17 September 2010

Les canards

Every day I get up, get a coffee and have a cigarette out side. When I first got here and the mornings were still warm, I'd go "all the way out" on the dock and watch the ducklings. (I've been here two and a half months.) I would take in the open blue sky, the towering evergreens, and the thicket of forest where all kinds of creatures hid in the safety of their refuges while standing over the water feeling like the floating dock would take me away.

It was the only thing that kept me from dwelling on the world that I left, an entire other life that felt sacked by me up-and-leaving (a life that I had grown rather accustomed to living.) I breathed in the fresh, pine-heavy air, and struggled to appreciate that I was there and incapable of turning back before I could change my mind.

Before the girls went back with their father, my youngest would come out and greet me a sleepy good morning and sit with me. And after they were gone, it was a place I would go to collect my thoughts and wake up. I've had many a day here like that. Almost every single one. This haven, this beautiful secret garden, has been the refuge I've needed to clear just about every basic (or complex) thought I've ever had.

It has also been, much to my charm, a world unto itself. The ducklings grew and more seemed to join the family. And they've gotten fat eating off the ground where the birds spill their seed. As well, I've had the privileged delight to witness not one or two, but three blue jays, which I've never seen before. Between the birds, the squirrels, the wasps, the dragonflies, the two odd otters (one day only), and the odd porcupine, it is enchantment best saved for the movies.

The funniest thing though, is how the ducks have made a path in the grass with their waddling march to the tree where the bird feeder is. It's truly a delightful little show of mother nature's humor.

12 September 2010

Mass in French

What an enriched experience Mass is in French when you have a small stash of vocabulary and the little missal in front of you!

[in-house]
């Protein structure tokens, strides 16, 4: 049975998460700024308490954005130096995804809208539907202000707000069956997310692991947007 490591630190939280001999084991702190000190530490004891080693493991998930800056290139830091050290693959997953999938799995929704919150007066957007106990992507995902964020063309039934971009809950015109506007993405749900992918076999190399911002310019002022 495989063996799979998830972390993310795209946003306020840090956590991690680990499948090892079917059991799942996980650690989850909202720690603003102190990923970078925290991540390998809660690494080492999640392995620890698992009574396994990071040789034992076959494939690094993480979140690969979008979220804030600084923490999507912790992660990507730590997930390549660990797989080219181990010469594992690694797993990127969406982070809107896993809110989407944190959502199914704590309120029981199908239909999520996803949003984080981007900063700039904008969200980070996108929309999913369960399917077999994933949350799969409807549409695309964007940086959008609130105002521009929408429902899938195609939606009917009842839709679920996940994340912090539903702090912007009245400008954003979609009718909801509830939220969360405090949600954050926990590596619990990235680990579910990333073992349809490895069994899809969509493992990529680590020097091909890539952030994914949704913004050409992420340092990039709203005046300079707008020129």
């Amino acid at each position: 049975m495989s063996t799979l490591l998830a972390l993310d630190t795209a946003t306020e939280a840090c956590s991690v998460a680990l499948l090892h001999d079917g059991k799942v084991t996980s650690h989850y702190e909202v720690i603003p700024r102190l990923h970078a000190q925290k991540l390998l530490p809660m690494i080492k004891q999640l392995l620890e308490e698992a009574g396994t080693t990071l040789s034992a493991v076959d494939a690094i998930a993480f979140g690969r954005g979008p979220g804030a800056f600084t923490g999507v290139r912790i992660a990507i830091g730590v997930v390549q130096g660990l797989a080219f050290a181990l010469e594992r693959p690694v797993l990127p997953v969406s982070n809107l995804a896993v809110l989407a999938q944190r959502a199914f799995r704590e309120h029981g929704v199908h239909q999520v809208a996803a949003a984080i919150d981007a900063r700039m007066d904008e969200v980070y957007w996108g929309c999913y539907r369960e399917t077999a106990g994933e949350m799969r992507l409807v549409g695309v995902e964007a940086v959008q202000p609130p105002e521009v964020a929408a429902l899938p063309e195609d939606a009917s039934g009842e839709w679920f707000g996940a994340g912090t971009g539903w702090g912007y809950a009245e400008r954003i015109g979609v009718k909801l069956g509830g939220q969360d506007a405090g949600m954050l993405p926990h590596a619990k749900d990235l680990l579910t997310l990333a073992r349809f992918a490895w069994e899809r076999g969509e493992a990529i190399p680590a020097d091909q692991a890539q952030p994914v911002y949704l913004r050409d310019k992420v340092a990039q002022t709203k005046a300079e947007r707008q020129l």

I came here under premonition, decision, wincing in preparing for the barrage of fire, but the one thing that helps me even when I'm feeling like the scum of the earth about my decision to live here like I am is to go to this massive cathedral where I am just a peon.

In the whole sense of the word "blessing", it just doesn't matter what the whole world thinks for a moment in your life. For just one hour, you get to be a person who could be worthy of forgiveness, a person full of graces, and part of a family. For one hour, you can focus on something so much sweeter, nicer, more loving, gentle and warm, forgiving than the weight of all the raucous crap people feel entitled to give you just because you made a decision to do something with your life, and every person you ever knew, ever loved was hurt or pissed by it and had something to say on Facebook about it. (True story.)

For just a few moments, you get to shed the unraveling of the prior week (or weeks), the pain them feeling betrayed. In French, "blessure" means "to wound." In my studies of eternal matters, I have found that many of the saints refer to this "wound of love" that pierces them. It is this pain that they rejoice in because it signifies death to self and a welcoming of the eternal love that floods the soul through the light and mercy of our most Eternal Lord. (Can you imagine the light pouring in your eyes? The pressure of joy bursting from withing your gut? The sheer, overcoming relief of total welcome?) Isn't it something that we refer the the word "blessing" without really even realizing its sheer and pure, yet absolute meaning.

Funny thing is, the scenes didn't all unfold caustically until human judgment got in the way; and, like it or not, I'm finally realizing that it isn't their forgiveness I'm seeking. (Although it used to be. Weird, huh?) But I digress. I still felt like this (refer to "peon" paragraph) before I made the decision to move here and eff up everyone's perceptions of me, hurt their feelings, shock them. You know, when I was a Stepford wife.

That doesn't mean that you are reprieved of the things that you do which suck, or that your journey to be a good person and make fully conscious decisions, complete with consequences just stops there. It means that for a concrete, singular moment you get to breathe. Which is a blessing.

Of course, it seems easier when the people in the church don't know your every last sin, but when you're sitting there with the uncle of the man you're with on the other side, and he knows that you are there under some matter of dramatic sequence, you know you are going to be facing the music eventually.

But even then, it's okay. It's peaceful. Because even when they know my story (at least the people closest around me), I know they're not going to be the type of people to judge. Even if they heard all the gory details down to the final indiscretion, these people I already love already love me and this life, here, is already its own proof that I am not the same person who just lays idle about life and allows everyone else to define her boundaries.

Ici est la cathedrale de Chicoutimi: